Stories from Hartford's Grassroots
On the cold morning of November 29, 1976, snow and ice rained down on a small group crowded in the doorway of 18 Congress Street, the one-way street between Wethersfield and Franklin Avenues where Hartford’s south end begins. In the middle of the group was a young artist named Ray Adams, the building’s last tenant.
The activists braced themselves, preparing to face local housing inspectors on their way to evict Adams. City inspector James Nanni pulled to the curb and headed toward the building, backed up by the Hartford police. The group physically blocked Nanni from delivering the eviction notice. Maybe because the officials were stunned by the resistance, or maybe because the activists had called the local TV stations, the police and the City backed off.
In that moment, the 28-year old Ray Adams began his public fight for affordable housing in Hartford. It was a campaign that opposed the scheme to “gentrify” the city by replacing low-income and working families with upper income residents in order to shore up the city’s shrinking tax base.
For nine months, Ray Adams had been living at 18 Congress Street without heat or hot water. He was the last of 800 families who had been living in the four-block Charter Oak-South Green development area, some as long as 35 years. But then the properties were bought by the City of Hartford and handed over to the Envicon Corporation, a private New York company that had no urban redevelopment experience. After the City’s purchase, living conditions rapidly deteriorated. Oil burners broke down and weren’t fixed. Broken windows went unrepaired. Copper pipes were stolen right out the buildings. Tenants were chased out by city employees with the threat of arrest.
Congress Street was originally part of a grand redevelopment scheme envisioned by Greater Hartford Process, a corporate-funded think tank created to “save” the city. A top secret Process memo came to light in 1974 , summarizing the plan: to land bank the northern and southern border areas of downtown, making it safe for business. The social engineers of Process identified Congress Street one area in which high income enclaves should be created. The first line of the internal memo was blunt: “Overtime, the ghetto should be moved away from Downtown.” The most infamous line, however, was that “Puerto Rican in-migration must be reduced.” Hartford Process never recovered from the outrage and massive street protests sparked by the memo leak.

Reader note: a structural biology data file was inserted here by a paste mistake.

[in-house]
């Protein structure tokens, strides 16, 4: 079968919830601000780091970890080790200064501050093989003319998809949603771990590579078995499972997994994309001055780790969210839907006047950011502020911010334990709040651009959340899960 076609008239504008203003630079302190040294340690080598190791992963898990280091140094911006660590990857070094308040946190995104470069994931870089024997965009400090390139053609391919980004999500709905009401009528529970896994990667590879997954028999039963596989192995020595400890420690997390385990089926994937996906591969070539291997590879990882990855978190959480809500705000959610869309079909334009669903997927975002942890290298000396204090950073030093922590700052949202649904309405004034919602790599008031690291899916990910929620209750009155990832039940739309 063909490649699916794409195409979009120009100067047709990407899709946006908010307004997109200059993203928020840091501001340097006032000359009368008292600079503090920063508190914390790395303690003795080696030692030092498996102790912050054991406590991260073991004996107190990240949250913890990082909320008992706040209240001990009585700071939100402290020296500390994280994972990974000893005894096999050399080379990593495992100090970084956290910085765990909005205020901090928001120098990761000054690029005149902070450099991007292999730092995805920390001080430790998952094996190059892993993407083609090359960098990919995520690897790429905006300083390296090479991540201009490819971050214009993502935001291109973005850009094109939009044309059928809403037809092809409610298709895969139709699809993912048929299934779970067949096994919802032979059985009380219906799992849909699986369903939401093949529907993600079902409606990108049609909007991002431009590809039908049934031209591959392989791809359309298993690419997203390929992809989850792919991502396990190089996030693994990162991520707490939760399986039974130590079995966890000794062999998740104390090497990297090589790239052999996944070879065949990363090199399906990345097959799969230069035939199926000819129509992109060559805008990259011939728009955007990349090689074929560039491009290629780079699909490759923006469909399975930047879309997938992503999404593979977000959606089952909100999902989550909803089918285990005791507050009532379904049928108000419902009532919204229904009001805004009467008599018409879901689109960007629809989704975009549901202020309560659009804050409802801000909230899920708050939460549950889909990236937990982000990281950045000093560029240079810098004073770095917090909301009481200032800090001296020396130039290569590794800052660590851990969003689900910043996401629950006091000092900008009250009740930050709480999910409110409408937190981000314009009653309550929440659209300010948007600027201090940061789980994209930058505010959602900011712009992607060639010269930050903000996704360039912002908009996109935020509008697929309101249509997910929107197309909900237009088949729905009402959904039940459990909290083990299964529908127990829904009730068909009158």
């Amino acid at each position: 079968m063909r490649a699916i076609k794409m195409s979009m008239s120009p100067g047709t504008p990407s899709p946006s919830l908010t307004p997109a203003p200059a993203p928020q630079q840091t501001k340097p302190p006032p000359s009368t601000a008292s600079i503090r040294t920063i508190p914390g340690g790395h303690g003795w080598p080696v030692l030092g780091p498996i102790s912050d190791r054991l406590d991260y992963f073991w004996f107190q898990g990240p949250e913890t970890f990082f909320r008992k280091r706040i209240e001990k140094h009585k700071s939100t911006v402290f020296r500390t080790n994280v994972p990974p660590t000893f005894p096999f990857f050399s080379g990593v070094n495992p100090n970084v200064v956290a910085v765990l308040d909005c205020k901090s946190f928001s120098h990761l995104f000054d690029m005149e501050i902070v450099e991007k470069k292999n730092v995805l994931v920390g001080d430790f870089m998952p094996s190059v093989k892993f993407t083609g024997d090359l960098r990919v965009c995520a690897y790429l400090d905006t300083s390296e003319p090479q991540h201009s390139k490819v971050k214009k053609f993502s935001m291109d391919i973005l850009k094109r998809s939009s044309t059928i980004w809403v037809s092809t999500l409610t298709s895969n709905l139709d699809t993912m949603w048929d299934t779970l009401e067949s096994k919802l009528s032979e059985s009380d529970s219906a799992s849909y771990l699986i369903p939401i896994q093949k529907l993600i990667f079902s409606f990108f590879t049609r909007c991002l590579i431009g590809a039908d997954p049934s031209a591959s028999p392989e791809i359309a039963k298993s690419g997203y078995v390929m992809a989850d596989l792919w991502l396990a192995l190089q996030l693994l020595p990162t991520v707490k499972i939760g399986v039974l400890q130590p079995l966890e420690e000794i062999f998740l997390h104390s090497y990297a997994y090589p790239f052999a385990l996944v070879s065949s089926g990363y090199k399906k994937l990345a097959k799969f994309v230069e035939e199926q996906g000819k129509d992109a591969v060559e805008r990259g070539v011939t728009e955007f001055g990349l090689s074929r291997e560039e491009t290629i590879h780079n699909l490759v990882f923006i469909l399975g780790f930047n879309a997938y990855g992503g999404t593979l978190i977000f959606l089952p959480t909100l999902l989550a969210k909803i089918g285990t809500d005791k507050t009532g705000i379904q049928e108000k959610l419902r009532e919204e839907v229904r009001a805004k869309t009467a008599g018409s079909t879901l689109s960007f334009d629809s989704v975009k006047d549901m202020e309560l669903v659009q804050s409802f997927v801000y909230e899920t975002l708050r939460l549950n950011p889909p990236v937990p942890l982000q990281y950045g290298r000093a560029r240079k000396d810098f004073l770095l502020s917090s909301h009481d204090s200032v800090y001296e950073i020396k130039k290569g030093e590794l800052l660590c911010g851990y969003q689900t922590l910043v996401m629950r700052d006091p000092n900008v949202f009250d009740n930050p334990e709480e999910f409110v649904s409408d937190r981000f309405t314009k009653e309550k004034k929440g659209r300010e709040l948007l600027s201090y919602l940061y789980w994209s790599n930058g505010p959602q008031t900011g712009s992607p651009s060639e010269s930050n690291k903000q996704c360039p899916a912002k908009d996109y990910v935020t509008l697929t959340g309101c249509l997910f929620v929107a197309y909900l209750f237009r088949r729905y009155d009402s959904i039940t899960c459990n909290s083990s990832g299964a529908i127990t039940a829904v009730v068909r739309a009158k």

The Hartford Architecture Conservancy (HAC), however, took up where Process left off. Much of Congress Street had 19th century structures of architectural value. The place reeked of local history. Thanks to HAC’s influence, the City decided that the buildings were too precious to destroy and should be rehabilitated, not demolished. Current tenants would be priced out of the market: a single, one-person efficiency would cost the equivalent today of more than $900 a month. Ray’s apartment would cost the equivalent of $1450 after being refurbished. It was a price HAC was willing to pay.
The organization actually called the new high-income tenants “urban pioneers,” an unfortunate metaphor that positioned the city as a wilderness and existing residents as savages.Ray and his neighbors had formed a tenants’ union back in 1975 and tried to negotiate with the Hartford officials. They wanted to take one apartment house and turn it into a cooperatively owned building. The city’s redevelopment agency “would not listen to alternative ideas,” Ray said. “They are moving the poorer people out to move the people from the suburbs in– people who have a choice already,” Ray told a reporter. “It’s a class issue.”
“What’s his professional expertise to say what’s right and wrong?” came the angry reply from Paul Strecker of the City Development Commission. Strecker did not know that Ray’s family had also been moved out of their Front Street neighborhood years back to make way for the dinosaur known as Constitution Plaza.
Others offered an alternative to the HAC plan. New York City had recently established a “sweat equity” program where low income people could fix up and then live in the apartments with affordable rents. HAC and the City ignored this idea.When City Council Majority Leader Richard Suisman announced that Ray would have first dibs on a new apartment– as long as he could come up with the rent– Adams replied that he had no intention of moving back into the neighborhood “because I don’t intend to leave.”